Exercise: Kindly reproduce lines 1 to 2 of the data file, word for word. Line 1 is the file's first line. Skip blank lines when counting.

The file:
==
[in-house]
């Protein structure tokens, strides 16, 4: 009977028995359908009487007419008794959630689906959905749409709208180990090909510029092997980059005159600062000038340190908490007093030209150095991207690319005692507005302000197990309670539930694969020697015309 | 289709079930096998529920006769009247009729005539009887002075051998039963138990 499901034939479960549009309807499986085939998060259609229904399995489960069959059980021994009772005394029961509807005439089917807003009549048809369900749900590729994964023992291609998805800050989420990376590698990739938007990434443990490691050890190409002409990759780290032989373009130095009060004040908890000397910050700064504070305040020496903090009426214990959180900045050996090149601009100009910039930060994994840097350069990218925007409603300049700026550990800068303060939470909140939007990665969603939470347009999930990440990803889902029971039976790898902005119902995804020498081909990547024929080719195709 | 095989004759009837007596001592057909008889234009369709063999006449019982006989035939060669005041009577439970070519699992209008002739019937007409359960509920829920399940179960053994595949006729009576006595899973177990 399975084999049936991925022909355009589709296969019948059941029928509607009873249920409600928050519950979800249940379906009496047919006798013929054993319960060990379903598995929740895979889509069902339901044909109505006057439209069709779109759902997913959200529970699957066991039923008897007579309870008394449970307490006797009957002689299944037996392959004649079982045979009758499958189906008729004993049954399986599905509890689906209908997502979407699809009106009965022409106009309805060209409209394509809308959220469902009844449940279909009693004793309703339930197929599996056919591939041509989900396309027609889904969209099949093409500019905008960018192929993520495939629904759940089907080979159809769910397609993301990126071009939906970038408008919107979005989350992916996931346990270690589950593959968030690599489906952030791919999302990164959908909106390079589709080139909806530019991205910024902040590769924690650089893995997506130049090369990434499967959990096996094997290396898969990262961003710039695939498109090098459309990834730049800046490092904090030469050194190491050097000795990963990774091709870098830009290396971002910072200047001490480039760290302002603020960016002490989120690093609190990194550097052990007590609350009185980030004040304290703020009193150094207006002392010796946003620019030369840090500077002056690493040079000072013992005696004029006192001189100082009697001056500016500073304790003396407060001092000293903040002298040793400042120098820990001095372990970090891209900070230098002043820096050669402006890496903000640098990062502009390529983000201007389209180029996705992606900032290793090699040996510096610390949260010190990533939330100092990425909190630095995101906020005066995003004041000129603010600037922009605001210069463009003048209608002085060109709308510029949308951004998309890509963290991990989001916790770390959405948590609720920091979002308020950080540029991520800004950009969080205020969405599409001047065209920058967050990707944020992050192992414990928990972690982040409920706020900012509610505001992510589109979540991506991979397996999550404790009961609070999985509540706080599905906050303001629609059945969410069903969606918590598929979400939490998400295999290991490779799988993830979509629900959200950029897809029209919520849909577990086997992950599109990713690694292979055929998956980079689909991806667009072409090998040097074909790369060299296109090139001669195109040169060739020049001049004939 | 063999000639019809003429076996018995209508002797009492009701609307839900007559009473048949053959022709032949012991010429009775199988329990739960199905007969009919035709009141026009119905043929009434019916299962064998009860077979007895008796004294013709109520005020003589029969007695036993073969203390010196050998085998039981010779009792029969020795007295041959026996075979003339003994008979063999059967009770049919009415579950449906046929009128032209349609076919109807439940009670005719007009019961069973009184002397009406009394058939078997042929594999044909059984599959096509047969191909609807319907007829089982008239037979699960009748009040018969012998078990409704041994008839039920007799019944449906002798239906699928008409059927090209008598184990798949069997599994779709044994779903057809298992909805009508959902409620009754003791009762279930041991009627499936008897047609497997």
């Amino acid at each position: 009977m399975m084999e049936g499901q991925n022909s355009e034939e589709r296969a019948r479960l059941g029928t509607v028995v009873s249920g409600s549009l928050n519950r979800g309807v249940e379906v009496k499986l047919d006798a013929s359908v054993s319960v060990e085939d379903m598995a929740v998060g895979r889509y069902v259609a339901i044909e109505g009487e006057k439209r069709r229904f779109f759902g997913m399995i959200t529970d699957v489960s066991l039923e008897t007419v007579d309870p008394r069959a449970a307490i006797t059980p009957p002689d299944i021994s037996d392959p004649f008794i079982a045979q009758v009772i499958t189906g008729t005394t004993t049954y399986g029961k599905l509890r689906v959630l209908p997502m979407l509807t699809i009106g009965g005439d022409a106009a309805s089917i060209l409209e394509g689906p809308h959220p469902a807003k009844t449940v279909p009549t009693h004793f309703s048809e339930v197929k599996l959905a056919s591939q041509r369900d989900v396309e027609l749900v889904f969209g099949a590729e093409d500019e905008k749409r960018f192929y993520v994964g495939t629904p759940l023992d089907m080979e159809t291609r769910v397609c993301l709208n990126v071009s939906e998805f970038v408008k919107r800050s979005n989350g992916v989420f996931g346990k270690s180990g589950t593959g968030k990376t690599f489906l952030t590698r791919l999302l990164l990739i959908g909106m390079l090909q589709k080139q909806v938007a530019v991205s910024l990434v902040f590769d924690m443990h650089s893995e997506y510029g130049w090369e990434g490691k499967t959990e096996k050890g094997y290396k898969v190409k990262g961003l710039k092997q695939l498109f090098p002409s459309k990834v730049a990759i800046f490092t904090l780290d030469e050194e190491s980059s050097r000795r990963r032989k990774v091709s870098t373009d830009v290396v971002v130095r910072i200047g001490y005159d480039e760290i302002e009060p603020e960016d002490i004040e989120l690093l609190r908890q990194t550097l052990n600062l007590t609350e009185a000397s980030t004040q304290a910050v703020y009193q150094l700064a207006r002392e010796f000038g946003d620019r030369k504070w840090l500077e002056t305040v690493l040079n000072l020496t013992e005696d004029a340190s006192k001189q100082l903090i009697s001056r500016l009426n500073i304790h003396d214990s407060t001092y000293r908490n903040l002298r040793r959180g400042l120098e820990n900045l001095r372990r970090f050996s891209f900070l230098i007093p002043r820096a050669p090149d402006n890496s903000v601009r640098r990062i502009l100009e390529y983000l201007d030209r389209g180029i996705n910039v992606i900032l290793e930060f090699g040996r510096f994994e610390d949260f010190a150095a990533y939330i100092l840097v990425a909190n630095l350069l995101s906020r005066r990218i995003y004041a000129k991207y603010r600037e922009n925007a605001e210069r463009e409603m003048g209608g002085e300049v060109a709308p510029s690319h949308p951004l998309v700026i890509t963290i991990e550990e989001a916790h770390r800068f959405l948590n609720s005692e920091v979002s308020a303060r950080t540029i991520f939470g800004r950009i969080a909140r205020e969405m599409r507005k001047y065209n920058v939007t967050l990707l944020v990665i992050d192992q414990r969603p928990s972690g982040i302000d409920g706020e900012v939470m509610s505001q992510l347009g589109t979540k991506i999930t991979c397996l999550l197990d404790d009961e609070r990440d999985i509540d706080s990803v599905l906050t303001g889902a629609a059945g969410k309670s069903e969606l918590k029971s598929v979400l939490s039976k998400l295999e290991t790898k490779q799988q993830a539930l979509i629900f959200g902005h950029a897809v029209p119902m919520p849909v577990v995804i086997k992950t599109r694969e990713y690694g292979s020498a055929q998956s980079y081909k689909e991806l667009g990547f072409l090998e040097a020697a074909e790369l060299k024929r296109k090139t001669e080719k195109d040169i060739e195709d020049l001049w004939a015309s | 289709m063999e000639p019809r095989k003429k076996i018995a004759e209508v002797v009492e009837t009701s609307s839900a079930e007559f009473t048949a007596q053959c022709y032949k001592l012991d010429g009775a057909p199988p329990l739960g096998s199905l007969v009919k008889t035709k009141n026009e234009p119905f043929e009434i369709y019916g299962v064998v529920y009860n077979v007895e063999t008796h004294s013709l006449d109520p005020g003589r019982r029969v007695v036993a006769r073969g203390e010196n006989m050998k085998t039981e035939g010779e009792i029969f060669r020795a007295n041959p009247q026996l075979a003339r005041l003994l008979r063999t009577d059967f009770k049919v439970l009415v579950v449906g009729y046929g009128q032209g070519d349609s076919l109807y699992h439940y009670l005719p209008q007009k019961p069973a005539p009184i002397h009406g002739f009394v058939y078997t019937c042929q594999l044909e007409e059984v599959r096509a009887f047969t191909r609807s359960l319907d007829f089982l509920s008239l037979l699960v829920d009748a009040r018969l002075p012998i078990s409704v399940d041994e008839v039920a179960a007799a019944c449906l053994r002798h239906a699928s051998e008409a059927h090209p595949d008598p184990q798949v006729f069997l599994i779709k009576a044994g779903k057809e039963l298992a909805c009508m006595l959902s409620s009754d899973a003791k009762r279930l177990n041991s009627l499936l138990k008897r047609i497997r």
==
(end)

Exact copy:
[in-house]
């Protein structure tokens, strides 16, 4: 009977028995359908009487007419008794959630689906959905749409709208180990090909510029092997980059005159600062000038340190908490007093030209150095991207690319005692507005302000197990309670539930694969020697015309 | 289709079930096998529920006769009247009729005539009887002075051998039963138990 499901034939479960549009309807499986085939998060259609229904399995489960069959059980021994009772005394029961509807005439089917807003009549048809369900749900590729994964023992291609998805800050989420990376590698990739938007990434443990490691050890190409002409990759780290032989373009130095009060004040908890000397910050700064504070305040020496903090009426214990959180900045050996090149601009100009910039930060994994840097350069990218925007409603300049700026550990800068303060939470909140939007990665969603939470347009999930990440990803889902029971039976790898902005119902995804020498081909990547024929080719195709 | 095989004759009837007596001592057909008889234009369709063999006449019982006989035939060669005041009577439970070519699992209008002739019937007409359960509920829920399940179960053994595949006729009576006595899973177990 399975084999049936991925022909355009589709296969019948059941029928509607009873249920409600928050519950979800249940379906009496047919006798013929054993319960060990379903598995929740895979889509069902339901044909109505006057439209069709779109759902997913959200529970699957066991039923008897007579309870008394449970307490006797009957002689299944037996392959004649079982045979009758499958189906008729004993049954399986599905509890689906209908997502979407699809009106009965022409106009309805060209409209394509809308959220469902009844449940279909009693004793309703339930197929599996056919591939041509989900396309027609889904969209099949093409500019905008960018192929993520495939629904759940089907080979159809769910397609993301990126071009939906970038408008919107979005989350992916996931346990270690589950593959968030690599489906952030791919999302990164959908909106390079589709080139909806530019991205910024902040590769924690650089893995997506130049090369990434499967959990096996094997290396898969990262961003710039695939498109090098459309990834730049800046490092904090030469050194190491050097000795990963990774091709870098830009290396971002910072200047001490480039760290302002603020960016002490989120690093609190990194550097052990007590609350009185980030004040304290703020009193150094207006002392010796946003620019030369840090500077002056690493040079000072013992005696004029006192001189100082009697001056500016500073304790003396407060001092000293903040002298040793400042120098820990001095372990970090891209900070230098002043820096050669402006890496903000640098990062502009390529983000201007389209180029996705992606900032290793090699040996510096610390949260010190990533939330100092990425909190630095995101906020005066995003004041000129603010600037922009605001210069463009003048209608002085060109709308510029949308951004998309890509963290991990989001916790770390959405948590609720920091979002308020950080540029991520800004950009969080205020969405599409001047065209920058967050990707944020992050192992414990928990972690982040409920706020900012509610505001992510589109979540991506991979397996999550404790009961609070999985509540706080599905906050303001629609059945969410069903969606918590598929979400939490998400295999290991490779799988993830979509629900959200950029897809029209919520849909577990086997992950599109990713690694292979055929998956980079689909991806667009072409090998040097074909790369060299296109090139001669195109040169060739020049001049004939 | 063999000639019809003429076996018995209508002797009492009701609307839900007559009473048949053959022709032949012991010429009775199988329990739960199905007969009919035709009141026009119905043929009434019916299962064998009860077979007895008796004294013709109520005020003589029969007695036993073969203390010196050998085998039981010779009792029969020795007295041959026996075979003339003994008979063999059967009770049919009415579950449906046929009128032209349609076919109807439940009670005719007009019961069973009184002397009406009394058939078997042929594999044909059984599959096509047969191909609807319907007829089982008239037979699960009748009040018969012998078990409704041994008839039920007799019944449906002798239906699928008409059927090209008598184990798949069997599994779709044994779903057809298992909805009508959902409620009754003791009762279930041991009627499936008897047609497997």